How to use Cycling UK’s journey planner

A close-up of a bike drop handlebar with a Garmin bike computer attached, showing a route. There's also an inset of the same route on a phone using Komoot
You can use Cycling UK’s journey planner on a bike computer such as a Garmin or on your phone using an app like Komoot (inset)
Our journey planner is a great way to plan your route to work or to a new cafe you want to check out. For anyone who hasn’t used it before, Content officer Rebecca Armstrong explains how

Cycling UK’s journey planner is one of our most popular pages, and with good reason. It’s a very useful tool for planning your cycle route – whether that’s from the train station to your office or a club ride to a new tearoom that’s been on your radar.

But if the journey planner is unfamiliar, you might find that you’re not sure how best to use it. Here I go through it step by step so you can use it to plan your next cycling adventure.

Where to find journey planner

First things first: do you even know where the journey planner lives on our website? You can click the link but that won’t help if you’re not reading this article at the time you want to access the planner.

To find it, click on Go Cycling in the main menu and then select Planning your route. Now you’ve got it, bookmark it. It’s a good idea to bookmark it on your phone too.

A screenshot of the Cycling UK website showing the main menu dropdown with Planning your route highlighted
Your first task is to locate the journey planner …

Once you’ve accessed the planner, you’ll see it consists of a map and very simple form allowing you to enter your start point (‘From’, on the page) and your destination (‘To’). You can enter the names of towns or cities – Cambridge to Ely, for example. This will generate a route starting and ending at central locations in your chosen towns.

You can use street names, too, but if it’s quite a common one then it’ll be harder to locate the one you want. High Street, for example, is going to generate a lot of options.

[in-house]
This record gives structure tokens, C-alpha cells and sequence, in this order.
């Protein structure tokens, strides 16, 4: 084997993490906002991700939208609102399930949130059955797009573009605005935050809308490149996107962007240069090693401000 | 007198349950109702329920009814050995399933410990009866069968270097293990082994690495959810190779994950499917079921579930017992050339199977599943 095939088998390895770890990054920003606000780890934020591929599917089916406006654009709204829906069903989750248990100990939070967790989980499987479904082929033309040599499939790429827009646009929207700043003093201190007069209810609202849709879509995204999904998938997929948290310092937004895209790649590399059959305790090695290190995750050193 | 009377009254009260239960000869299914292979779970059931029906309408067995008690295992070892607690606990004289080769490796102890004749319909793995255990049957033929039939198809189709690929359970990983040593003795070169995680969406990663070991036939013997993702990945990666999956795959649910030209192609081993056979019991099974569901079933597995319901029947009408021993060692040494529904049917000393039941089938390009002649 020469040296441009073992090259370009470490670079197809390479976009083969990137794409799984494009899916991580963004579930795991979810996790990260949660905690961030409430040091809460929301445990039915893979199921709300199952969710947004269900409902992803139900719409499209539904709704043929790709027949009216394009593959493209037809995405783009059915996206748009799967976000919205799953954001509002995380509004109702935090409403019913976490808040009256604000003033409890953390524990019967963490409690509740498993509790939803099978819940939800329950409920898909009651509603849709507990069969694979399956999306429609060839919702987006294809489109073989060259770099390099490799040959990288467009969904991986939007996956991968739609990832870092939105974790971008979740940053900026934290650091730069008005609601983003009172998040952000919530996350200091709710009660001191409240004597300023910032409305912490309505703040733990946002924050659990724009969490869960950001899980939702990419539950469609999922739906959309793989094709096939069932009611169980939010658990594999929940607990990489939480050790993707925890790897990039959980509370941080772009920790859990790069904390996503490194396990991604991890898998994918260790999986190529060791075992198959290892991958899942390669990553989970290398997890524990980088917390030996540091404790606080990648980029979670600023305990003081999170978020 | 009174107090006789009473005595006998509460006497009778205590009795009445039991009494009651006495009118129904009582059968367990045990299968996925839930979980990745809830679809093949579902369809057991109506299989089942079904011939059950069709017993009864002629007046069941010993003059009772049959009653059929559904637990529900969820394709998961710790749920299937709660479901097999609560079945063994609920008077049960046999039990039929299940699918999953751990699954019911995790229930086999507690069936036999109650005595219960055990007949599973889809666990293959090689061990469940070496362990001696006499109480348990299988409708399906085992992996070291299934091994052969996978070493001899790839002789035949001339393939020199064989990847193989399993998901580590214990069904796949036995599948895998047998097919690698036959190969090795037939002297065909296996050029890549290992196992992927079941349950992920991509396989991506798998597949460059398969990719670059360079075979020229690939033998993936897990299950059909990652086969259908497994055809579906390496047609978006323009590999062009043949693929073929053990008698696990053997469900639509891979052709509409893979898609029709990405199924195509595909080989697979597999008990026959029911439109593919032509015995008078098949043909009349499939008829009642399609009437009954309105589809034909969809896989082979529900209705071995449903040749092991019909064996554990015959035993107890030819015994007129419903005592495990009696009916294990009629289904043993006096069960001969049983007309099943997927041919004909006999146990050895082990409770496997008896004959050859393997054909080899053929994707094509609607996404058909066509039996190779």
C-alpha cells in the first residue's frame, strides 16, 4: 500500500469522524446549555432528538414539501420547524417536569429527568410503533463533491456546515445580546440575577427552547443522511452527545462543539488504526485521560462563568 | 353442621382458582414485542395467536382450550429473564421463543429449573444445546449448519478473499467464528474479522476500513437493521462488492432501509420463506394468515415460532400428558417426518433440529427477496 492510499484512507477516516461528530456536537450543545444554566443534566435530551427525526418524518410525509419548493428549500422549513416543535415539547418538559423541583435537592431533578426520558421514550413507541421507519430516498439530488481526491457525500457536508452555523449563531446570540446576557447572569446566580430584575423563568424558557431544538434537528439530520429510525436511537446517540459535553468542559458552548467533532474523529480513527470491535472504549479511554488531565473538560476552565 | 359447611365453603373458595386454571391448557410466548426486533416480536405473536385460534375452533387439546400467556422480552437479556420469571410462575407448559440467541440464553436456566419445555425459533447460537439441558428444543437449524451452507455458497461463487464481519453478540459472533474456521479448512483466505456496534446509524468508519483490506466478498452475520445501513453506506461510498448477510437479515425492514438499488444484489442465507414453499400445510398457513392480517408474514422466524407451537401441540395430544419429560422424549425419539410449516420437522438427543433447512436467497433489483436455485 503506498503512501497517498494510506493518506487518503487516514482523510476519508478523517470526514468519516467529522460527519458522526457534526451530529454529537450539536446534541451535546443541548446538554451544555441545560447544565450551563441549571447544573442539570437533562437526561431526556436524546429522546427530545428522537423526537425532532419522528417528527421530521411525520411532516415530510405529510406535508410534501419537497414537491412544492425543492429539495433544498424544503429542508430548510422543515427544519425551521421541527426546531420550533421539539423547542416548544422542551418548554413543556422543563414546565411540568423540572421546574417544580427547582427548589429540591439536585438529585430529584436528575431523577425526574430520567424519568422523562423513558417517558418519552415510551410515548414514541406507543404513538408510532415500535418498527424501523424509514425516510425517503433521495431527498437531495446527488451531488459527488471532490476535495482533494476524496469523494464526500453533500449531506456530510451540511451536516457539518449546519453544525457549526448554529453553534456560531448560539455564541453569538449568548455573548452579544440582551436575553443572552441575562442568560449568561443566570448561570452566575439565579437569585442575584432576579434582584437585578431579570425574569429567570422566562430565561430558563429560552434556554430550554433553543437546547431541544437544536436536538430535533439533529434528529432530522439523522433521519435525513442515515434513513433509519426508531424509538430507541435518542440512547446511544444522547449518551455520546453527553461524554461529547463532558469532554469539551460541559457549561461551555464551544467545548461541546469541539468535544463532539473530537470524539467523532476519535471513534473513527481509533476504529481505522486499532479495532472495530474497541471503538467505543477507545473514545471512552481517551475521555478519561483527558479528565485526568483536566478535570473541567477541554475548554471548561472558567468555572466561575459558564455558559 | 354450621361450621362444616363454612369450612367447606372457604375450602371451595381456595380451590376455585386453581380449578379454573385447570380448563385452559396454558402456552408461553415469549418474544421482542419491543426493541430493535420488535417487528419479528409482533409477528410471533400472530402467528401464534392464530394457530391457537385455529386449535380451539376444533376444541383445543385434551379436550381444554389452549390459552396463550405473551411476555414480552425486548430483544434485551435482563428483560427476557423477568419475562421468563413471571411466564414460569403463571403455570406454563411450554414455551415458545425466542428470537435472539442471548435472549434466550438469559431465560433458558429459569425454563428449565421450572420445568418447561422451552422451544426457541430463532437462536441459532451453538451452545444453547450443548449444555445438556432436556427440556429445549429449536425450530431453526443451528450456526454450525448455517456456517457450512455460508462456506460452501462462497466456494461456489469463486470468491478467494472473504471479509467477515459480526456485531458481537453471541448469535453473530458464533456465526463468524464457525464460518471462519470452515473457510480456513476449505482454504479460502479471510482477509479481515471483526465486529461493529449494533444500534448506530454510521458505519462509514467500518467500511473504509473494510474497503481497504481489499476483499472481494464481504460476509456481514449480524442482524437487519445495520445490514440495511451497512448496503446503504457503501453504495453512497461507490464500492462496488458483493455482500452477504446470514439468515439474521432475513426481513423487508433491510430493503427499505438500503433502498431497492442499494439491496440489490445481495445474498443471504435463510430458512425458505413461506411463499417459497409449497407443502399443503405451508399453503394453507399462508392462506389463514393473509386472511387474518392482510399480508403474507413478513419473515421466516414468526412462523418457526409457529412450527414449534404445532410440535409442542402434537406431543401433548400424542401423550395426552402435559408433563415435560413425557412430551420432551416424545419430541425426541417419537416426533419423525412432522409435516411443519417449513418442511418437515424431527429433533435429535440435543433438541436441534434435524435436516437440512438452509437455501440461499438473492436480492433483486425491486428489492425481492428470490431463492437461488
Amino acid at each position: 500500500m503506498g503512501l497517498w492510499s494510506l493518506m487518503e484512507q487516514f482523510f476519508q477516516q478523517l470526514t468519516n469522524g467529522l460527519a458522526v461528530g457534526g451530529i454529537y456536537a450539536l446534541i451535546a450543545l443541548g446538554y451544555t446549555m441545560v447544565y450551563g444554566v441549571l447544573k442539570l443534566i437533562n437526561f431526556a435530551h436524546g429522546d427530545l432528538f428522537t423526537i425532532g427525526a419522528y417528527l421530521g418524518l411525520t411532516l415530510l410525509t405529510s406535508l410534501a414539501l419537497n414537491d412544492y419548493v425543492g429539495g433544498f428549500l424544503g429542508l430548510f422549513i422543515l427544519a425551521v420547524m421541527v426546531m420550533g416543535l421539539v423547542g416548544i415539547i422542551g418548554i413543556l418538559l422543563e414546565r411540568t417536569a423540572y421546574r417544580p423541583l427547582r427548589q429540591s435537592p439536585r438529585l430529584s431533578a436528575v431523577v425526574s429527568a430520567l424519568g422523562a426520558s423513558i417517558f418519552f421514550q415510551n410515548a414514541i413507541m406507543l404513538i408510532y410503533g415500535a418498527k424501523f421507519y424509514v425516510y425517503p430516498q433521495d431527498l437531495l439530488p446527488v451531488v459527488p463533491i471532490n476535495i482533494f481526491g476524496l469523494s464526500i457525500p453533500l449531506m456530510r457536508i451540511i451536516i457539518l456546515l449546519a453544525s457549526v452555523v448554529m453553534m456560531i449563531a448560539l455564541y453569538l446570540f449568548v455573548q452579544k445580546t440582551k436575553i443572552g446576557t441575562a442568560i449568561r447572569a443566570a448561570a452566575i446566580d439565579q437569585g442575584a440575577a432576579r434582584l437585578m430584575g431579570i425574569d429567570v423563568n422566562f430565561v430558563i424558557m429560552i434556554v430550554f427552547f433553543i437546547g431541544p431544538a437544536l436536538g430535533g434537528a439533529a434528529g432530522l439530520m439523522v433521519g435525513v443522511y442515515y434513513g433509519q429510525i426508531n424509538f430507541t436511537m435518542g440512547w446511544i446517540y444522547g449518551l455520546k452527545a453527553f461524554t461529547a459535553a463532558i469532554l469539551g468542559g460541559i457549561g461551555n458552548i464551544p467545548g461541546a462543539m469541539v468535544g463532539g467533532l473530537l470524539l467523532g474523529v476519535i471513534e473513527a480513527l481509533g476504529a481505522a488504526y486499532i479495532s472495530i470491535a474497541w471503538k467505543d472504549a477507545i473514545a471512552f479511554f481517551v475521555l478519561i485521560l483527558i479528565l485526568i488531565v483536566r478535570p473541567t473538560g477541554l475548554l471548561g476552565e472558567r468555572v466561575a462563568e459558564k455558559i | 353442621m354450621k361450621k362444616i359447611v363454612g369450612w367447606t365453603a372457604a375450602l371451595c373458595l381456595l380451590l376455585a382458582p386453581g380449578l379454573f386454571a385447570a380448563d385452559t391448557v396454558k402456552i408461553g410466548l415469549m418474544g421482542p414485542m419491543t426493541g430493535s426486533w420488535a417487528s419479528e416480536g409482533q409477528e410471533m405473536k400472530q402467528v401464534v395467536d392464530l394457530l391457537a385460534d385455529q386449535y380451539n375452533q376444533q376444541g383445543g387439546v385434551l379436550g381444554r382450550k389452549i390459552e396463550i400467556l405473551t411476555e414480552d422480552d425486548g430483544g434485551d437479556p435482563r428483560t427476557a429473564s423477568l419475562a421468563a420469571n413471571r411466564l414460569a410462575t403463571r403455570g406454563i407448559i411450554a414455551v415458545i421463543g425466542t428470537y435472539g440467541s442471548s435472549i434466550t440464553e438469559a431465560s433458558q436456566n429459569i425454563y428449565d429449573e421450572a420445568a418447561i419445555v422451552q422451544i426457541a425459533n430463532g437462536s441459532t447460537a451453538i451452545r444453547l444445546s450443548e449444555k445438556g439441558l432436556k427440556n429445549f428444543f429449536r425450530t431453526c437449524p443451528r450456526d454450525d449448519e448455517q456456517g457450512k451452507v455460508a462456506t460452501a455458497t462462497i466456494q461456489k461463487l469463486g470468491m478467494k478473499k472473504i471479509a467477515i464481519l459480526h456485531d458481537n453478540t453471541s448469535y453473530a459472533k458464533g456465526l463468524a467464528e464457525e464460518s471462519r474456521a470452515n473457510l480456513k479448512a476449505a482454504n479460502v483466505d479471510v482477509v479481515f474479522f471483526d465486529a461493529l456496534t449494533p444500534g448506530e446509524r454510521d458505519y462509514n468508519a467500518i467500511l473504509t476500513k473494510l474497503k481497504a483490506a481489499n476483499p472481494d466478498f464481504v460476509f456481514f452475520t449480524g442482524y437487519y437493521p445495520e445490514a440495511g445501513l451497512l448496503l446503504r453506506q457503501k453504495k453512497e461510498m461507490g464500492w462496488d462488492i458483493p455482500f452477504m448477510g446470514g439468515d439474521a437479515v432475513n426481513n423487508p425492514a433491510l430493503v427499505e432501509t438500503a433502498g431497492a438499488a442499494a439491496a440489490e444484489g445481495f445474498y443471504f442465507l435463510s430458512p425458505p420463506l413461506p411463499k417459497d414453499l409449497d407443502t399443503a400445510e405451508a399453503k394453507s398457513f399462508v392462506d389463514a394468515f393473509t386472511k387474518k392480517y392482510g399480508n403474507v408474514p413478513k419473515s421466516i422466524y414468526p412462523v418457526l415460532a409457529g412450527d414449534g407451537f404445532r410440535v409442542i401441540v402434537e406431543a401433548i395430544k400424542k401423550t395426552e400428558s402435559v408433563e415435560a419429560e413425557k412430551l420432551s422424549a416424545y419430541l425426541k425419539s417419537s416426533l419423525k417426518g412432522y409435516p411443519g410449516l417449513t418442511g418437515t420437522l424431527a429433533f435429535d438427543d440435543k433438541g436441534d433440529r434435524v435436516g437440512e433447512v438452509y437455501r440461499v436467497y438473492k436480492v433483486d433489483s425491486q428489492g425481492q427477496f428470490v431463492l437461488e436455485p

For more accuracy, you can use postcodes instead. If you don’t know the postcodes of your start or destination points, you can find them on Google Maps. Enter a road name or the name of the café or point of interest in Google Maps and the service will give you the full address including the postcode.

Generating your journey

A real-life journey of mine is from London’s Liverpool Street Station to Cycling UK’s office in Borough. Entering the postcode for both, I can then select which mapping platform to use. We’ve worked with both and CycleStreets to provide mapping, giving you slightly different options. Try them all to see how different – or otherwise – the generated routes are.

There are various options. offers an ‘any’ route plus ‘off-road’. CycleStreets has ‘quiet’, ‘balanced’ and ‘fast’. Note that this last option might involve quite busy main roads, so keep that in mind when making your selection.

A screenshot of Cycling UK's journey planner showing a route from Liverpool Street station to Borough
This is a ‘quiet’ route generated by CycleStreets

For my short, very urban journey there’s little to choose between the different platforms. With a longer journey, however, you’ll get different routes depending on your choices.

Once you’ve generated a route you can view it on the relevant platform’s own website, where you can access much more detailed information. This includes a route summary, more granular mapping and turn-by-turn directions.

Riding your route